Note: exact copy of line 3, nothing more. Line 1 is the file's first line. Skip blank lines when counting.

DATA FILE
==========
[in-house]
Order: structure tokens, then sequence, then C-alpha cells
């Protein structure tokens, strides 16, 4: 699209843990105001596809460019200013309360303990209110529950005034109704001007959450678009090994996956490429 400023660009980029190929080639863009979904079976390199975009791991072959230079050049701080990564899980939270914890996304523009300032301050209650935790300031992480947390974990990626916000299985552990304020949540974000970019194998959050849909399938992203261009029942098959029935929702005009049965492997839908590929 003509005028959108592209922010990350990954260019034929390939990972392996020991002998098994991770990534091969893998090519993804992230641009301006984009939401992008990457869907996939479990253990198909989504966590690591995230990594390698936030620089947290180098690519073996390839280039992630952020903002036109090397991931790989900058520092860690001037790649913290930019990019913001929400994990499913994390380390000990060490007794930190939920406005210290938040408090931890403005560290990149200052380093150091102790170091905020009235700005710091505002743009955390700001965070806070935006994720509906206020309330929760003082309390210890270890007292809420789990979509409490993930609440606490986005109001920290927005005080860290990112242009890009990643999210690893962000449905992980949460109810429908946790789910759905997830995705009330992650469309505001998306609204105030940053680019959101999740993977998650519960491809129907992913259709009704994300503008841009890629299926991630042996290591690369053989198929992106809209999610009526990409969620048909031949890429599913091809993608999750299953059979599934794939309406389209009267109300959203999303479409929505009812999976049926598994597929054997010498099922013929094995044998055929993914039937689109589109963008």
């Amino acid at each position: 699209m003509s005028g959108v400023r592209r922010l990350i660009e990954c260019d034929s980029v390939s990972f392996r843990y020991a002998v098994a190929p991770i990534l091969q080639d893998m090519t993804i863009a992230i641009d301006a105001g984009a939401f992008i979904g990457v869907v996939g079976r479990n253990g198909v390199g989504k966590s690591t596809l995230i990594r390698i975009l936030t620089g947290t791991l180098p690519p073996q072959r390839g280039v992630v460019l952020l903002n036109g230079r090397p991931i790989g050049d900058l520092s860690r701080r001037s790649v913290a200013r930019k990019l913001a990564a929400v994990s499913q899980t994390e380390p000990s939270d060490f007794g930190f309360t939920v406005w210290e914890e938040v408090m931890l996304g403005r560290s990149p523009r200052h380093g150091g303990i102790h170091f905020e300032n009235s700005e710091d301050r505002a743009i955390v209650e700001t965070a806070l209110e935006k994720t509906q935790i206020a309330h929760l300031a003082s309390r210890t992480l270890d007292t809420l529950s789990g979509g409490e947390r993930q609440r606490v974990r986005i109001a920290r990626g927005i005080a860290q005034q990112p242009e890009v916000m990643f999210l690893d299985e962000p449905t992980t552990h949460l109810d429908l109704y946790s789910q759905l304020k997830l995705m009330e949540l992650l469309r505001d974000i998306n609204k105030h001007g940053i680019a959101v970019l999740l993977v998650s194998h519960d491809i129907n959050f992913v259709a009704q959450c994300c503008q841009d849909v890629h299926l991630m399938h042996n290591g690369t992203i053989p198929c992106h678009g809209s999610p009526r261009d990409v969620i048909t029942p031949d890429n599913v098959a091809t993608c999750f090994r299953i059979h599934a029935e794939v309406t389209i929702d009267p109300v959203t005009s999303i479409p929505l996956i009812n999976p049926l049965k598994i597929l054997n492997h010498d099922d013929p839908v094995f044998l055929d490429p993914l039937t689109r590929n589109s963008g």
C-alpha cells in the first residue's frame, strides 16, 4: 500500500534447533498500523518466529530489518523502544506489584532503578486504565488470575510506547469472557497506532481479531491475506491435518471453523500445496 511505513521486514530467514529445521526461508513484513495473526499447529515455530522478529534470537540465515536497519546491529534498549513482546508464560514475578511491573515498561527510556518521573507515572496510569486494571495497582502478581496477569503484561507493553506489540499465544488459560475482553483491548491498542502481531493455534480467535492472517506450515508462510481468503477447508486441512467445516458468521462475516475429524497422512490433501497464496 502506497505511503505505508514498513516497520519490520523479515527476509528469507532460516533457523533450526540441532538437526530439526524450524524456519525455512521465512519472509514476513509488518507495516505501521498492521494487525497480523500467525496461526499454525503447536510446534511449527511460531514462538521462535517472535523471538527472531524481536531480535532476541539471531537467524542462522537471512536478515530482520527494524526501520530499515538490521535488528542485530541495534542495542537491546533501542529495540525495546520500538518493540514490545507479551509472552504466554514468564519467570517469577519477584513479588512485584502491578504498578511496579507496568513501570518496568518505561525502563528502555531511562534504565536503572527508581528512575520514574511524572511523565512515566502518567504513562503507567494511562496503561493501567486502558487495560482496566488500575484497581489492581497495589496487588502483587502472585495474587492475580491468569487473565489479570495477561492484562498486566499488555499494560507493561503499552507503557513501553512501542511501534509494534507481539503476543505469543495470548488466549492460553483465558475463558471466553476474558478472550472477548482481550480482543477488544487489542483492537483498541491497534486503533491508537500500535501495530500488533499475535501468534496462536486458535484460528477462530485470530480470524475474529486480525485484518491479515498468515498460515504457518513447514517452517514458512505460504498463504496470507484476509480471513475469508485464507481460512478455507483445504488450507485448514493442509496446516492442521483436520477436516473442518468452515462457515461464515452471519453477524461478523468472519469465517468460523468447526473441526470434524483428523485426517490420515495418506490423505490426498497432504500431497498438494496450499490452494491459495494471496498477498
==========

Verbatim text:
């Protein structure tokens, strides 16, 4: 699209843990105001596809460019200013309360303990209110529950005034109704001007959450678009090994996956490429 400023660009980029190929080639863009979904079976390199975009791991072959230079050049701080990564899980939270914890996304523009300032301050209650935790300031992480947390974990990626916000299985552990304020949540974000970019194998959050849909399938992203261009029942098959029935929702005009049965492997839908590929 003509005028959108592209922010990350990954260019034929390939990972392996020991002998098994991770990534091969893998090519993804992230641009301006984009939401992008990457869907996939479990253990198909989504966590690591995230990594390698936030620089947290180098690519073996390839280039992630952020903002036109090397991931790989900058520092860690001037790649913290930019990019913001929400994990499913994390380390000990060490007794930190939920406005210290938040408090931890403005560290990149200052380093150091102790170091905020009235700005710091505002743009955390700001965070806070935006994720509906206020309330929760003082309390210890270890007292809420789990979509409490993930609440606490986005109001920290927005005080860290990112242009890009990643999210690893962000449905992980949460109810429908946790789910759905997830995705009330992650469309505001998306609204105030940053680019959101999740993977998650519960491809129907992913259709009704994300503008841009890629299926991630042996290591690369053989198929992106809209999610009526990409969620048909031949890429599913091809993608999750299953059979599934794939309406389209009267109300959203999303479409929505009812999976049926598994597929054997010498099922013929094995044998055929993914039937689109589109963008």